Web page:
Service No(s):



Middlesex Regiment (Duke of Cambridge’s Own)


3rd Battalion



Place of birth:

Islington - Middlesex


Electric Tram Car Conductor for MET

Date of death:


Cause of death:

Died of wounds

Grave or panel reference:

I. C. 83.

Name of father:


Name of siblings:

William J G, Frederick, Richard, Charles A

Name(s) of children:

Alice Lilian Amy, Ethel Marie



Date of birth:

Place of enlistment:

Edmonton - Middlesex


France and Flanders

Age at death:


Cemetery or memorial:

Bailleul Communal Cemetery Extension, Nord, France

Other memorial:

Underground War Memorial

Name of mother:

Eliza A

Name of spouse:

Maria Alice


33 Forest Road, Lower Edmonton, London


Henry Cross was born in Islington in 1880 or 1881, the second of seven children of William and Eliza Cross. In 1906, he married Maria Alice Childs in St Peter’s Church, Lower Edmonton, Enfield, where both their daughters, Alice Lilian Amy (1906) and Ethel Marie (1911), were later baptised.

The 1911 Census lists the Cross family as living in Forest Road, Lower Edmonton, by which time Henry was working as an electric tram car conductor for the Metropolitan Electric Tramways. He enlisted for war duty in Edmonton and joined the Middlesex Regiment (Duke of Cambridge’s Own), as part of the 3rd Battalion. In the First World War, the Middlesex Regiment formed a total of 49 battalions because of the high numbers of volunteers such as Henry who were seeking to enlist.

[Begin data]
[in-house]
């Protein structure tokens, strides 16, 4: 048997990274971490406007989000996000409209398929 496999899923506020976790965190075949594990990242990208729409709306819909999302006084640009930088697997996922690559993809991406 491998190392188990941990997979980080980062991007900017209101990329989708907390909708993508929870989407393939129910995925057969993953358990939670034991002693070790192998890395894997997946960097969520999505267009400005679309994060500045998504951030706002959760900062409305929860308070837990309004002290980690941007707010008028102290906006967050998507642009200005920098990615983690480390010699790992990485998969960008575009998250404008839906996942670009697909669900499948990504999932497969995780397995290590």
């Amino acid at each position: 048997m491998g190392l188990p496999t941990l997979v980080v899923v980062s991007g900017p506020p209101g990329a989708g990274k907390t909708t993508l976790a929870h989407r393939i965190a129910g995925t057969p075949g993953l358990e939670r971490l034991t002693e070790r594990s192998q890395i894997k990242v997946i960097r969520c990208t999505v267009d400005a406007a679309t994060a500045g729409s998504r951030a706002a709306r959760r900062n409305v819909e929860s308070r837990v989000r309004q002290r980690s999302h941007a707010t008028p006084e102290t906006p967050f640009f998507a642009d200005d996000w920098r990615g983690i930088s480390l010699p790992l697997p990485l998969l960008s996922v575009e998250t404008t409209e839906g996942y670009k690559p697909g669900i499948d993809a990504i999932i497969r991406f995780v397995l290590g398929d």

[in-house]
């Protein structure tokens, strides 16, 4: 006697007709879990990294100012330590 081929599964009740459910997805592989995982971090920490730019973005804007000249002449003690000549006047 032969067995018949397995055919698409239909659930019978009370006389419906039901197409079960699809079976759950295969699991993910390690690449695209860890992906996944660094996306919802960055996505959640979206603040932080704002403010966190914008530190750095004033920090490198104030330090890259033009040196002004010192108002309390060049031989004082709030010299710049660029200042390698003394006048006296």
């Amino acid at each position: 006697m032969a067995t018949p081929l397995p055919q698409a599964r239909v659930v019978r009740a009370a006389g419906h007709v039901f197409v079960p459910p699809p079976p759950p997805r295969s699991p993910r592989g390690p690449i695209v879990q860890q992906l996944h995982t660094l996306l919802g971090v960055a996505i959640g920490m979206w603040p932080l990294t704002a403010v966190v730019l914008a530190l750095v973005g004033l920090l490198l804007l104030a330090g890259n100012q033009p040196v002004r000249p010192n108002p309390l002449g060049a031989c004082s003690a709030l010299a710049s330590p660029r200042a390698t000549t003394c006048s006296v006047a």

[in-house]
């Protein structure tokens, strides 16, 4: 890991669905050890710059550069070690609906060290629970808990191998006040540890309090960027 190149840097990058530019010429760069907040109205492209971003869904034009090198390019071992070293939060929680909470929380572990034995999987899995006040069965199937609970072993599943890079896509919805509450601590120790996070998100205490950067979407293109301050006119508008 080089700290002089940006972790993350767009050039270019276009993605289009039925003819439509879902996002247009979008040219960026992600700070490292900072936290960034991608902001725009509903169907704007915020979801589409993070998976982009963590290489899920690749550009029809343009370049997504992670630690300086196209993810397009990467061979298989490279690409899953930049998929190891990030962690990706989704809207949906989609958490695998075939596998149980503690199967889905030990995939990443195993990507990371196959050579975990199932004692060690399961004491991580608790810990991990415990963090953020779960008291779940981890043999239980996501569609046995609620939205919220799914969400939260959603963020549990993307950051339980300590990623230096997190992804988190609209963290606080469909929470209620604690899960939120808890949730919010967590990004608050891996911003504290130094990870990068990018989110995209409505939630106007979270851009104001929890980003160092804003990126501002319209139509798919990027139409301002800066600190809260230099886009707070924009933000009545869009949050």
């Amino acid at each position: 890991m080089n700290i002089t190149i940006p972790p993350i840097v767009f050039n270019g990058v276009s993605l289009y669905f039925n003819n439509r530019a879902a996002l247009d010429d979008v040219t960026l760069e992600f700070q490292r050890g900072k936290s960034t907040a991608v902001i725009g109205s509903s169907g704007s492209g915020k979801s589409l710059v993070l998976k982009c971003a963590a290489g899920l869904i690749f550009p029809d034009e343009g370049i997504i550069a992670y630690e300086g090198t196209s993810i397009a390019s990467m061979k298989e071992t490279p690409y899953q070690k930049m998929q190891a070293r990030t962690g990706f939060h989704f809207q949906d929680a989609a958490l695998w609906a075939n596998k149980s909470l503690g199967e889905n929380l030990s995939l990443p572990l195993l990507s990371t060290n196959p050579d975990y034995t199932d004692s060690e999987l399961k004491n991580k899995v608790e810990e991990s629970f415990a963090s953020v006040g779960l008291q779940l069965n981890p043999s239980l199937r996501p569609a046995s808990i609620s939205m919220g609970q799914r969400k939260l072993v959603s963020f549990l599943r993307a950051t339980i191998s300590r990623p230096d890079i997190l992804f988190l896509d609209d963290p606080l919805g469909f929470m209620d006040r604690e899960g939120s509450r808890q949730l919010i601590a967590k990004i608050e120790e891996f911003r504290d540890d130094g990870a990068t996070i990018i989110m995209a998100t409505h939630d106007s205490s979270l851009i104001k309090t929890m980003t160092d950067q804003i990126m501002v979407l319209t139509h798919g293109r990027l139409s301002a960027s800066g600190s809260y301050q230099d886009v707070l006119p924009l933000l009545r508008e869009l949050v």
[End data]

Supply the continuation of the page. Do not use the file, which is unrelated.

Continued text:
Forces War Records show Henry’s battalion fought in the Battle of Bellewaarde Ridge, part of the Battles of Ypres, from 24 May to 26 September 1915. On the first day of the battle, the German Army staged a gas and infantry attack on British troops on Bellewaarde and it is highly likely that during this action Henry received his fatal injury. However, records show that he died of his wounds in France only on 28 July 1915. He is buried in Bailleul Communal Cemetery Extension in Nord, France.

William and Eliza had already lost one of their sons in the First World War in 1915. Six months earlier, HM Submarine E10, on which Henry’s younger brother Frederick, was Acting Leading Stoker, was believed to have struck a mine off the coast of Germany, and all 31 crew were lost in the North Sea.

It is likely Henry was awarded the 1914-15 Star campaign medal of the British Empire for his service in the First World War, and he would also have received the British War Medal and the Victory Medal.

As well as being commemorated at St Mellitus, he is among the 1,450 servicemen whose names appear on the Underground War Memorial at 55 Broadway, St James’s Park, London. Nearly 17,000 personnel from Underground companies enlisted for active service. A memorial service for those of them who died in the First World War was held at St Margaret’s, Westminster, the parish church of the House of Commons on 10 June 1925, the same day that the memorial was unveiled.

Also see Henry’s ‘Meet the Soldier’ blog post.